Winter commuting in Virginia is always a challenge. What we may lack in extremes when it comes to temperatures, we more than make up for in a complete lack of predictability. Taking my year round commute into the winter means proper preparation.
This year I have things pretty dialed in. To make even the coldest commute a breeze, it’s all about starting with the basics. From the low 20’s all the way into the upper 40’s there are two things that I always start with. My Ibex merino wool base layer is the foundation that keeps my core warm no matter what. Man has yet to engineer a better fabric than wool to wick sweat and keep you warm. A soft merino blend is not at all itchy and naturally repels the funk to allow for several rides in a row without washing. Hard to believe but true. I pair this with whatever padded shorts happen to be clean to get things started.
On a day like today I then add some basic fleece tights. The best thing about fleece tights is that they seem to last forever. Provided you don’t manage to lose them or get attacked by a rabid aardvark, a pair of fleece tights will probably outlast the rest of your gear by years. To take a little extra chill off I throw on some 40m baggy shorts from Giro’s New Road collection. I’ve had these for almost 2 years now and I have probably ridden in them over 600 times. They still look brand new. Worth the price and made in America to boot.
Up top, a light wool jersey (also from Giro) and some wool arm warmers provide the perfect middle layer. Sweat wicks off the first layer into the second away from the skin helping to keep you warm. The middle layer is always key on cold days. Here wool still rules as my material of choice. Still warm. Still resistant to man musk. A win win.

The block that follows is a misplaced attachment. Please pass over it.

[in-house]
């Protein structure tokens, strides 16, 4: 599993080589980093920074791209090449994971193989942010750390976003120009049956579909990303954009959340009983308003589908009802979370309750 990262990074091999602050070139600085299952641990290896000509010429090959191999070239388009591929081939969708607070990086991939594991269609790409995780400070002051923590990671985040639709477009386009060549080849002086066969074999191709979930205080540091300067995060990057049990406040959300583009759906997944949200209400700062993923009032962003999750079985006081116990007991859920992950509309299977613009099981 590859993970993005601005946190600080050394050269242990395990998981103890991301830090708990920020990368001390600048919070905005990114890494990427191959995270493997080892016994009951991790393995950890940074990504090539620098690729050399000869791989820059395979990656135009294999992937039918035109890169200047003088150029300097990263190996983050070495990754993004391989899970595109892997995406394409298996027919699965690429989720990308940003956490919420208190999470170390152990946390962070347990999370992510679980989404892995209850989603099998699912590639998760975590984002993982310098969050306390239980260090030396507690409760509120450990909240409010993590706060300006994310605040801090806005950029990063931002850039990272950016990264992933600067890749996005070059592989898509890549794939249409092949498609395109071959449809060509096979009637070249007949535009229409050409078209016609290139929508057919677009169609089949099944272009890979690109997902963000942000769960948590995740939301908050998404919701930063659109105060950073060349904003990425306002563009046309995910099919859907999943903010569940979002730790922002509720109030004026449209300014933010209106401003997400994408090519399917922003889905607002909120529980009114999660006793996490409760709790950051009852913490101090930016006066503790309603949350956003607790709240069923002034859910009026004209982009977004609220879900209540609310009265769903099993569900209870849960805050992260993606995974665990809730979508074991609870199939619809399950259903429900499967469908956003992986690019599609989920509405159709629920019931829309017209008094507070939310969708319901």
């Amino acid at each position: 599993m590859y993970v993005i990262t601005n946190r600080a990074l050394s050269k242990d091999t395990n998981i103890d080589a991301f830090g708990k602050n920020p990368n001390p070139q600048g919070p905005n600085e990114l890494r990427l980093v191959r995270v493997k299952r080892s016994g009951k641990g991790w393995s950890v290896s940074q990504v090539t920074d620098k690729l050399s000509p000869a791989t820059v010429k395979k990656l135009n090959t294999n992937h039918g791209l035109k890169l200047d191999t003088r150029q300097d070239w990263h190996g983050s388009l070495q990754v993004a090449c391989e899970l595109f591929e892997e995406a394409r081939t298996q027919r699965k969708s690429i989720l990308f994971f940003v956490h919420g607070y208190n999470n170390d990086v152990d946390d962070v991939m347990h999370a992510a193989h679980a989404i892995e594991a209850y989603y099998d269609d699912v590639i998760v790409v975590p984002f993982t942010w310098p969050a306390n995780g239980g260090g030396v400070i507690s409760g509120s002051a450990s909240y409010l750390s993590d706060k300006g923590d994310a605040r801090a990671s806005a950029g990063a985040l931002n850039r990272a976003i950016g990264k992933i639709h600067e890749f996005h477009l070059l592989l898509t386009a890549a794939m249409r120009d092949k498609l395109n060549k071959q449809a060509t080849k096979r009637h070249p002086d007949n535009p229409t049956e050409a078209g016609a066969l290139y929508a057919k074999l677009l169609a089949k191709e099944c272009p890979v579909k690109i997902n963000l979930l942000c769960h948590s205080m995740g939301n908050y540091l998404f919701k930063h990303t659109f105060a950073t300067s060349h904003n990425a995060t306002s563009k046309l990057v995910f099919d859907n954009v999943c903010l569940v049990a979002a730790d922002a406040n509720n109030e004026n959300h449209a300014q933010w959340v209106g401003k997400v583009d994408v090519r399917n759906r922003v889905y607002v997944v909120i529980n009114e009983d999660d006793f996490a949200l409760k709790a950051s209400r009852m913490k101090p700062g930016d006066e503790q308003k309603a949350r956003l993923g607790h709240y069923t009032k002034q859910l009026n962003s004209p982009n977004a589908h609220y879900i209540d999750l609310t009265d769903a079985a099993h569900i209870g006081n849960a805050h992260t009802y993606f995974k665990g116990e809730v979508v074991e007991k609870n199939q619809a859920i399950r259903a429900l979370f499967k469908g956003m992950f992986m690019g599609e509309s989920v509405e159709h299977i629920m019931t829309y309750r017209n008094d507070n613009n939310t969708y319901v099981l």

This year my shell layer is the downright awesome Deflect Hybrid jacket from Specialized. It’s the perfect weight to keep the wind off the inner layers. The cut is close enough to not flap around in the wind but without feeling too snug anywhere. Both sleeves are connected into one removeable piece that allows the jacket to be quickly converted into a vest if conditions on the ride happen to change. I went with the high vis orange for maximum visibility during overcast mornings and dark rides home. A few flashes of reflective treatment help out as well. The weight and convertibility of this piece makes it one of the most versatile in my arsenal and well worth the $120 price tag.
Last but not least comes the extremities. Keeping the head, hands, and feet toasty warm is everything. Even if my core is a bit underdressed I can usually get by just fine if I take care of the rest. Up top, a midweight winter cap with ear flaps fits nicely under my helmet. Wind resistant gloves with a nice amount of loft keep my hands warm. Meanwhile, merino wool Swiftwick socks inside some winter cycling shoes complete the setup. Winter shoes have probably become the most appreciated part of my wardrobe in the cold months. Unlike any shoe cover I have ever tried they actually do an incredible job keeping my feet warm and don’t quickly start to self destruct if you put any time in them walking around on or off road. Indispensable is any understatement.
I’ll tweak things a bit if the temperature gets much under freezing or much over 45 degrees but this setup gets me to and from work in comfort throughout the vast majority of the off season. The only major change I will regularly make will be adding rain pants and a rain jacket if it’s steadily raining.
So there you have it. If you want to get on this level and ditch that car as much as possible, come by the shop any time to talk winter gear. Now get out there and ride!